A Journey Through Time...
By: M Jeffri Razali

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Friday, 30-Apr-2004 00:00 Email | Share | | Bookmark
Faces Of Melaka X - Stairways Into The Past

Row Of Wooden Pre-War Shophouses
Ageing
A Sole House Perched On A Hill Outside Of Town
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Not much is known about Merlimau town although it can safely be said that this is still a relatively 'new' town as compared to the other towns in Melaka. Despite this, there are still many interesting things to be seen in town, including pre-war shop houses and of course, traditional Malay houses.

Merlimau, apart from Serkam, is well known for its beautiful staircases which use colourful and intricate-designed tiles. This is perhaps one of the more distinguishable feature of a traditional Melaka Malay house. So much so, staircases which use such colourful tiles are called "tangga Melaka" (which means Melaka's staircases), a clear testimony that such splendour is very much associated with Melaka.

As I have written in my earlier entry, such staircases are now beginning to disappear and replaced by more modern-designed staircases, which to my personal opinion, simply lack the colour and character.

While most of the houses which uses this type of staircase is fast disappearing, there are still many traditional Melaka houses on the fringes of Merlimau, many situated near paddy fields, another feature which is fast disappearing from Merlimau's landscape. Merlimau's town centre is similar to other smaller and older towns elsewhere, where old pre-war shophouses and ageing wooden structures are still in existance, although they are today dwarfed by the more stylish and modern buildings.


Thursday, 29-Apr-2004 00:00 Email | Share | | Bookmark
Faces Of Melaka IX - Historical, Mystical & Mysterious

 
 
 
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Melaka Pindah, located about 10kms from Alor Gajah, can perhaps be deemed as a historical place as the area was said to have been established in 1511. However, to me, one of the biggest mysteries of Melaka Pindah is the existance of several megalith sites. I accidentally found one of these sites when I was wandering around Melaka Pindah, looking for something to photograph. One site led to the discovery of yet another megalith site.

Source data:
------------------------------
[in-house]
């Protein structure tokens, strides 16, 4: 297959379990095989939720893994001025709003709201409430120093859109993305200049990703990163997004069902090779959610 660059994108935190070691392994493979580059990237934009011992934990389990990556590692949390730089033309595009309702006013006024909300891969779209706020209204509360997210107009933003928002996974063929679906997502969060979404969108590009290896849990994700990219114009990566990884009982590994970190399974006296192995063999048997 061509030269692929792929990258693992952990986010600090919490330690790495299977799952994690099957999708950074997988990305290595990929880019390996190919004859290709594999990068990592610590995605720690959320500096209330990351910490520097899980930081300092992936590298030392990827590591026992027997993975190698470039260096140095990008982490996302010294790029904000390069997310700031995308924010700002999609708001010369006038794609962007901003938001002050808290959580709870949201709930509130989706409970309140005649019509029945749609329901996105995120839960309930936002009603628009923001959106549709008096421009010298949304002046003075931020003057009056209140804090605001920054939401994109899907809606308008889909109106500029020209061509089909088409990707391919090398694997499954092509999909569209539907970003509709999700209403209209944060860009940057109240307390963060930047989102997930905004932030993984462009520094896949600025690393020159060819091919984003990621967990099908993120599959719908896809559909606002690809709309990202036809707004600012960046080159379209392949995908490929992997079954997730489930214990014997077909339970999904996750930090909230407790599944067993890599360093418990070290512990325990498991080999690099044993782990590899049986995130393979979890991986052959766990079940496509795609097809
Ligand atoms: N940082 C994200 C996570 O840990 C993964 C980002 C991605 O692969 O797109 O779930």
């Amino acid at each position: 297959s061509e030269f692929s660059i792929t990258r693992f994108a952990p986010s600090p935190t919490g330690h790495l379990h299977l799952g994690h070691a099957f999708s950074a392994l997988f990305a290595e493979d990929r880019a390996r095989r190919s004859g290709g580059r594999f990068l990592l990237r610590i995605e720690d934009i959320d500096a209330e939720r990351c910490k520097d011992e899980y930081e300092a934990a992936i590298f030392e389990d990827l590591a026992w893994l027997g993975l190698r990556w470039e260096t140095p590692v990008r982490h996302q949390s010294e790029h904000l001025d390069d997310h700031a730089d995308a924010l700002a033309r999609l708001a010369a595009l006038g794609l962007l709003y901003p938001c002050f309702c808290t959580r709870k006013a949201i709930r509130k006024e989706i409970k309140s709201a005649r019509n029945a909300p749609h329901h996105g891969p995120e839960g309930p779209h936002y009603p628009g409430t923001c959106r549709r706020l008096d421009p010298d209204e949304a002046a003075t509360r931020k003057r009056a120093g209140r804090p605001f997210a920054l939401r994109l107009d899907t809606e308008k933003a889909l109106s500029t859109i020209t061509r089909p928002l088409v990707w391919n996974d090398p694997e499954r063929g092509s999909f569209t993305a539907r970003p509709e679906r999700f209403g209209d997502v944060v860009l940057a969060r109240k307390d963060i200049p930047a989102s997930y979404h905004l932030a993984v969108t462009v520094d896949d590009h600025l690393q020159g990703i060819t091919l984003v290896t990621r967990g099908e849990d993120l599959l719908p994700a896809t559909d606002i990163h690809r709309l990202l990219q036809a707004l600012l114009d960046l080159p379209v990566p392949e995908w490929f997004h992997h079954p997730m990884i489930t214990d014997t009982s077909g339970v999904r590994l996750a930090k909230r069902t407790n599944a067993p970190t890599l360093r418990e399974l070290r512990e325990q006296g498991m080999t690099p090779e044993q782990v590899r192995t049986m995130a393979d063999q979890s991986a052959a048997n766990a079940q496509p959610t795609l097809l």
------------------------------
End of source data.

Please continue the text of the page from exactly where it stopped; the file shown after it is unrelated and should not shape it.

The question than came to mind, what do these megalithic boulders actually signify? Are they some kind of signs or are they used for some kind of worship in the past? Mysterious and mystical as it may seem, the answers seem to have eluded everyone.

From an extensive search, I found out that more than 100 megalith sites have been found in the Alor Gajah and Tampin districts. Although they may not be as popular as the Stonehenge in Salisbury Plain, England, these megalith sites still contain many unanswered questions about their significance. As most of the megaliths are commonly found in or near cemetaries, this gave rise to the assumption that they may have been used as grave markers.

Most of the megaliths in Malaysia are normally found in Perak, Negeri Sembilan, Melaka, Sabah and Sarawak with the most common form of megalith found being dolmen, cist, slab bulit grave and alignment.

On the historical point of view, Melaka Pindah is significant as it was here that followers of Melaka's last Sultan had escaped to during the fall of Melaka to the Portuguese in 1511. On of them, Datuk Paduka Maharajalela, led his followers to a district under Perpatih Naning where the settlement was set-up. It was known as 'Melaka Pindah' (pindah is the Malay word for shift).


Wednesday, 28-Apr-2004 00:00 Email | Share | | Bookmark
If I Could Turn Back The Clock

 
 
 
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Quote:
This used to be my playground (used to be)
This used to be my childhood dream
This used to be the place I ran to
Whenever I was in need
Of a friend
Why did it have to end
And why do they always say


Don't look back
Keep your head held high
Don't ask them why
Because life is short
And before you know
You're feeling old
And your heart is breaking
Don't hold on to the past
Well that's too much to ask


This used to be my playground (used to be)
This used to be my childhood dream
This used to be the place I ran to
Whenever I was in need
Of a friend
Why did it have to end
And why do they always say